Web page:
2. Your Copy and Your Image

This dynamic duo are entrusted with the labor of seducing your audience into performing the action you want them to, be it going to a landing page, interacting with a chatbot or signing up for your webinar. If you notice that your campaign is sputtering but your audience setup is perfect, take a closer look at your written copy and its accompanying image.

Even though we’re moving towards a more visual world, copy is still critical to getting the desired conversion. This is why you should look into trying out different texts through A/B testing, to determine whether an aggressive style of writing is more successful than a playful one.

In the digital ad world image matters, especially when you’re only a scroll away from fading into obscurity. If that first choice of ad photo isn’t enticing enough to motivate users to click for more, you need to scrap it. Don’t marry yourself to a single type of picture or video, while, for example, only changing your male model’s shirt color:

ZoolanderCome on

Instead, make sure to test out different types of images: with or without text, a beautiful photoshoot or a cool in-house design, among other variations. Whatever you do, remember to keep your optimization ideas in check by following your chosen media’s guidelines for images and text.

3. Your Running Time

Time is a delicate factor when it comes to an ad campaign, and we must take it into consideration in our optimization efforts. Give a campaign too little time to penetrate, and no one will see your ads. Give it too much, and everyone will get tired of you and ignore any further communication you send.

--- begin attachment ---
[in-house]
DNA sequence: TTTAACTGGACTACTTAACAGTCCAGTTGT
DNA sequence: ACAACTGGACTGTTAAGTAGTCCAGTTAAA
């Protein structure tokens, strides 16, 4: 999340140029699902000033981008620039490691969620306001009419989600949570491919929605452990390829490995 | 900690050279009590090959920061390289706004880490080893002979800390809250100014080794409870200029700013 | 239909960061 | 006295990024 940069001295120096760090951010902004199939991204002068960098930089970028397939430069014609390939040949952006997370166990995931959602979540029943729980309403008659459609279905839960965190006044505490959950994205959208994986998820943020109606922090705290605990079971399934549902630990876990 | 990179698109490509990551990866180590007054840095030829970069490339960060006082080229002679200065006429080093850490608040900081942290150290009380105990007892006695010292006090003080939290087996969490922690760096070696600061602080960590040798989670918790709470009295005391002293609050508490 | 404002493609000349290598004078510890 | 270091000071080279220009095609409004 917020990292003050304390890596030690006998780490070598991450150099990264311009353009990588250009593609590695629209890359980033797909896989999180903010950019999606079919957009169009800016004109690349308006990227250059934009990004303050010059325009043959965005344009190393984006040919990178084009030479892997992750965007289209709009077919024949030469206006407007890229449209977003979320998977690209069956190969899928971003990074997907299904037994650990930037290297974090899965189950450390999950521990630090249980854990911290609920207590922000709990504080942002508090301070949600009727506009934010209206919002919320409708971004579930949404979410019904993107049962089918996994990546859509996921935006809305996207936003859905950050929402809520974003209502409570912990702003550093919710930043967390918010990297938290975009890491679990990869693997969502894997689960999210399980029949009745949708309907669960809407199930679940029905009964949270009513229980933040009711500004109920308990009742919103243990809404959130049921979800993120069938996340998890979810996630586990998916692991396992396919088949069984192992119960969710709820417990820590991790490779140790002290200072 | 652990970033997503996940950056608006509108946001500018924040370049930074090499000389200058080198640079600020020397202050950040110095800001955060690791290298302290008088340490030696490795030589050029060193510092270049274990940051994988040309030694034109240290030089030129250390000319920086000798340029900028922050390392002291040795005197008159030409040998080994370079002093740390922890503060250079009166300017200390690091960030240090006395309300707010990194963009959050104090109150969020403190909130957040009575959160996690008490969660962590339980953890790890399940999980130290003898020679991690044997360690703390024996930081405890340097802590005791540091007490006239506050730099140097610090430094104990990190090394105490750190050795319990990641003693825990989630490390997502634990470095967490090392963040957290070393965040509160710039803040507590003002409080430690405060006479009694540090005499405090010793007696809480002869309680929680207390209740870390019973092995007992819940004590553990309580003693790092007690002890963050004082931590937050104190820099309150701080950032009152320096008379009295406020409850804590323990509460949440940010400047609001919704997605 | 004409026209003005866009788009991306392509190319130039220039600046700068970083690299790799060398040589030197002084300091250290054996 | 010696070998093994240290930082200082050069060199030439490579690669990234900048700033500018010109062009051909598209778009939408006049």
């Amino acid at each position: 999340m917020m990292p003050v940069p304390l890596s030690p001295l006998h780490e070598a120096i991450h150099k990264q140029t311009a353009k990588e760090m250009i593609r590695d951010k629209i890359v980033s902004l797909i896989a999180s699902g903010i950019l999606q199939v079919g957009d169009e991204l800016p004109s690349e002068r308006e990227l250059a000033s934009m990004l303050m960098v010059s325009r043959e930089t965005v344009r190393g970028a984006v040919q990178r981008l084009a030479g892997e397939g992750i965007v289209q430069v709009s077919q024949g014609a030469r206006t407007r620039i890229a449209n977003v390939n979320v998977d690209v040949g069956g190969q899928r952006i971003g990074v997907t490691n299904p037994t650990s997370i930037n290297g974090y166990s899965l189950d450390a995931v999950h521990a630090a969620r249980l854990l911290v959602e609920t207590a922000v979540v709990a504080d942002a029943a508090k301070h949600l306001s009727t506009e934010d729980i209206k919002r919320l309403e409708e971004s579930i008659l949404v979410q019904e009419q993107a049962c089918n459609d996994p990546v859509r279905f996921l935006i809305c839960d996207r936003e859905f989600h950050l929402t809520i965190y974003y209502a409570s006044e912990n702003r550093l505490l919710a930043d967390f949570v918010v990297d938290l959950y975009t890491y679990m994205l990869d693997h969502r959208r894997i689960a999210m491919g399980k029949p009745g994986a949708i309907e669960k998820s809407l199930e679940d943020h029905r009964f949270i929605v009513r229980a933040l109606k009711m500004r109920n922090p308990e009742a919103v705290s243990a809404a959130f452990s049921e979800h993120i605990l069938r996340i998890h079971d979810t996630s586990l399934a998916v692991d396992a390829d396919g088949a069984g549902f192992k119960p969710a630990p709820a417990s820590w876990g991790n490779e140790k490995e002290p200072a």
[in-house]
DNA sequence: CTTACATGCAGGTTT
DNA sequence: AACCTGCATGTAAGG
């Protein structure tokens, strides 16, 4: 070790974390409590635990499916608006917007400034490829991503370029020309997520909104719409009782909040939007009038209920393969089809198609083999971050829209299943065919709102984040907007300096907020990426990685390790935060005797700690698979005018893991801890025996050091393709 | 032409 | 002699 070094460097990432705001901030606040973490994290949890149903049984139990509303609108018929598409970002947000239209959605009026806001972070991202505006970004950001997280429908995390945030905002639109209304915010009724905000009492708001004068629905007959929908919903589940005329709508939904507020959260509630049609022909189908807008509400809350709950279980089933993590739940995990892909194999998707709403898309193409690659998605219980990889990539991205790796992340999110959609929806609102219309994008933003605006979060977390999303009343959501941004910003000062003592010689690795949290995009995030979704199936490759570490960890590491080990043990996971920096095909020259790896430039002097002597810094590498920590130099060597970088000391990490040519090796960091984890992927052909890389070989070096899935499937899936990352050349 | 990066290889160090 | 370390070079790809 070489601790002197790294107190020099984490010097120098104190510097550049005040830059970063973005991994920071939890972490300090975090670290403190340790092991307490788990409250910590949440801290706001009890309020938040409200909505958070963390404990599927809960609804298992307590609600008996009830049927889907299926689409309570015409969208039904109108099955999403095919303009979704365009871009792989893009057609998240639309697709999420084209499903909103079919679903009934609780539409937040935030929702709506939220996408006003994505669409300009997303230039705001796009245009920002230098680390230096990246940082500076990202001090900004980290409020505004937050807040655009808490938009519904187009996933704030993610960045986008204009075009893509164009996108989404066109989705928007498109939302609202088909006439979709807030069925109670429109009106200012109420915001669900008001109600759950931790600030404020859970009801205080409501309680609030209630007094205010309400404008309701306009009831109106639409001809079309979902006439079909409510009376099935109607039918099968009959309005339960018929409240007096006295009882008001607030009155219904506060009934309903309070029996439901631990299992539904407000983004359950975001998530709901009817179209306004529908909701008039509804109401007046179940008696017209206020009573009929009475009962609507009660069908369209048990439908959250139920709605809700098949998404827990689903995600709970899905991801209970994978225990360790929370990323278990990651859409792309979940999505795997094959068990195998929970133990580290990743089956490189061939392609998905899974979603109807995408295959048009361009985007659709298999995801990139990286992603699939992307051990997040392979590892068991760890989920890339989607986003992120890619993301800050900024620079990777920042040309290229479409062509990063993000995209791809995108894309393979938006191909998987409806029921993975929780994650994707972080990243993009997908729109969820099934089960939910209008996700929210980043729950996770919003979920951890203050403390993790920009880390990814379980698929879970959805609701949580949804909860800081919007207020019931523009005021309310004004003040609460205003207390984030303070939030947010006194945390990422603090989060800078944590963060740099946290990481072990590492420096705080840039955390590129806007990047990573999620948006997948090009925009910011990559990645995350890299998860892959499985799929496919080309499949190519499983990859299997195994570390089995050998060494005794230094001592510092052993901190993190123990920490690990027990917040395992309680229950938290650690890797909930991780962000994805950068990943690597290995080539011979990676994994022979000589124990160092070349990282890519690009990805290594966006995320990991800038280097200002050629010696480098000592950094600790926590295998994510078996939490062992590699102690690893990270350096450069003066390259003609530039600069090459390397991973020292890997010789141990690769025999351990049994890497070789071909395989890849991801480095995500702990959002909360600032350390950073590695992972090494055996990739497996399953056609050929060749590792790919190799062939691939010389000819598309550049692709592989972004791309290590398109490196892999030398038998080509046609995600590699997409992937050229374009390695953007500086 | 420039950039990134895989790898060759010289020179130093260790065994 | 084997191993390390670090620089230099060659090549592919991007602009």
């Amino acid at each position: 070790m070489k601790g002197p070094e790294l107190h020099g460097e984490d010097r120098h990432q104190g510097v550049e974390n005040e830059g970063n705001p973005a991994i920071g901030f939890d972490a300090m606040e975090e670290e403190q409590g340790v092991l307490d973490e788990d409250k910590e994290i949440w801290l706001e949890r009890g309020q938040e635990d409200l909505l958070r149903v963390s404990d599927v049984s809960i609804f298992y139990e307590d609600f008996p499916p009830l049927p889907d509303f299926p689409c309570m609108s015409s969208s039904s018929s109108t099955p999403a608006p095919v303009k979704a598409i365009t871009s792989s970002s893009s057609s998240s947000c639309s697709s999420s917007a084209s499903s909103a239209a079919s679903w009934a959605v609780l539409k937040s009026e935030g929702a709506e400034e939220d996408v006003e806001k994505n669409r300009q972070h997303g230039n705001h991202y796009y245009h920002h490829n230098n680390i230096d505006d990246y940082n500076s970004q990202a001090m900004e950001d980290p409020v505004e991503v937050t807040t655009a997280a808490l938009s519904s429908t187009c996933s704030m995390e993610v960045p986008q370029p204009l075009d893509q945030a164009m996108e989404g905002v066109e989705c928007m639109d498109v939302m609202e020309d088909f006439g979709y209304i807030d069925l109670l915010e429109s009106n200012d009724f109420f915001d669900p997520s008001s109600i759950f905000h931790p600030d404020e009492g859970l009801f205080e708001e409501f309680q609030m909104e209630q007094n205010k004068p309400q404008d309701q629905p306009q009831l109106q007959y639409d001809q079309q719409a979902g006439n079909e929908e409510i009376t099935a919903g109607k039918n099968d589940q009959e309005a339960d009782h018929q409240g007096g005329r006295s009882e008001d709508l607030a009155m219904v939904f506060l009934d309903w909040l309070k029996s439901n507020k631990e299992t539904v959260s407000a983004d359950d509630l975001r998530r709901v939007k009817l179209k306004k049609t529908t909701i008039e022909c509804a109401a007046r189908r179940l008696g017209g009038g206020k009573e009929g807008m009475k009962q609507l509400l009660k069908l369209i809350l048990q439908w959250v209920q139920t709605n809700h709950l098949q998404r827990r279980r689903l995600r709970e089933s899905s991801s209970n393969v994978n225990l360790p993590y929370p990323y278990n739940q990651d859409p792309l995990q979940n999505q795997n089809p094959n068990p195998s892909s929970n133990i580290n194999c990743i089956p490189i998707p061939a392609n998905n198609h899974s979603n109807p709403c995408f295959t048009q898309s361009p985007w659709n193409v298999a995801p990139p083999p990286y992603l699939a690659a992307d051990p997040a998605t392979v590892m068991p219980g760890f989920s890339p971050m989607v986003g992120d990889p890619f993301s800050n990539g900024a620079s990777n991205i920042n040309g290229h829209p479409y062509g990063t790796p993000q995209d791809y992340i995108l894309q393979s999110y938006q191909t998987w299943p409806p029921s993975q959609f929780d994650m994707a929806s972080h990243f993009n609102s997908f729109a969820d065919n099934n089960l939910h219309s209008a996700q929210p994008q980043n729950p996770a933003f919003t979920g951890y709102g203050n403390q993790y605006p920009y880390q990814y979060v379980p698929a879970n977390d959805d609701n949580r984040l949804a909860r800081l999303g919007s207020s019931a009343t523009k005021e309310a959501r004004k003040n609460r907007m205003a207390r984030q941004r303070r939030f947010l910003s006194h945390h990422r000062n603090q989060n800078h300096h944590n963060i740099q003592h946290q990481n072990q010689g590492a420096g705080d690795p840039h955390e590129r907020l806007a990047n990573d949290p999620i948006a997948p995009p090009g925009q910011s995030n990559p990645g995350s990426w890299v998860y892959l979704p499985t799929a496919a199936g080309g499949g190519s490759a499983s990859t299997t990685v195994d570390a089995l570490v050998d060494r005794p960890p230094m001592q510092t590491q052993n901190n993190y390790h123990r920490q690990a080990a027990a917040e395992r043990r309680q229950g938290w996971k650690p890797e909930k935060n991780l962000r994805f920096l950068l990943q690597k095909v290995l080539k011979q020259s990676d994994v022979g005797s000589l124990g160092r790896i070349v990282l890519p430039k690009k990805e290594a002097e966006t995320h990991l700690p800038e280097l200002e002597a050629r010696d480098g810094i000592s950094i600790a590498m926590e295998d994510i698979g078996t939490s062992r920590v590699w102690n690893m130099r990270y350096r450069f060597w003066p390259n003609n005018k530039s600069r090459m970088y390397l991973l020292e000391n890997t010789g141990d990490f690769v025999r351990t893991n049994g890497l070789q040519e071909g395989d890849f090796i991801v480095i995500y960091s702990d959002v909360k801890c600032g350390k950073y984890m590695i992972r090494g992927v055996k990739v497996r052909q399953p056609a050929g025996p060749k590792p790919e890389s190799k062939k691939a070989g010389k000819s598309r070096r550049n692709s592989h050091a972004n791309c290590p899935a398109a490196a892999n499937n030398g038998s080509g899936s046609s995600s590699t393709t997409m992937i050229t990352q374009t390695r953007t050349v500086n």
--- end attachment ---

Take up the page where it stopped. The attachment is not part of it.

This is especially crucial when it comes to a campaign that’s tied into a time-sensitive promotion, such as a webinar, a limited offer or a holiday promotion. Every second gone without a click will drown your efforts and you need to act quickly to adapt.

4. Your Money Investment

The final point to consider when optimizing is the amount of money you’re funneling towards your ads. There’s a stubborn myth that the more you spend on your ad campaign, irrespective of anything else, the greater the results. This isn’t true and, in fact, can bring the opposite effect.

Consider this: if you’re maxing out your credit card to guarantee a 1st place visibility spot, but your conversion rates are meager, aren’t you operating this campaign at a loss? If any of the elements that comprise an ad is failing, injecting more money won’t turn around bad results.

(sorry for the tough love!)

Instead, only reach for your wallet as a last resort, after you’ve worked on the previous elements of this post. In our experience, insufficient spending is irrelevant to 99.9% of ad failures.


Ad campaign success doesn’t happen automatically after posting (we wish!). By investing extra time and brain power into making well thought out adaptations, you’ll increase the odds of success, get the metrics you hoped for and learn new tricks to enrich your brand and marketer knowledge.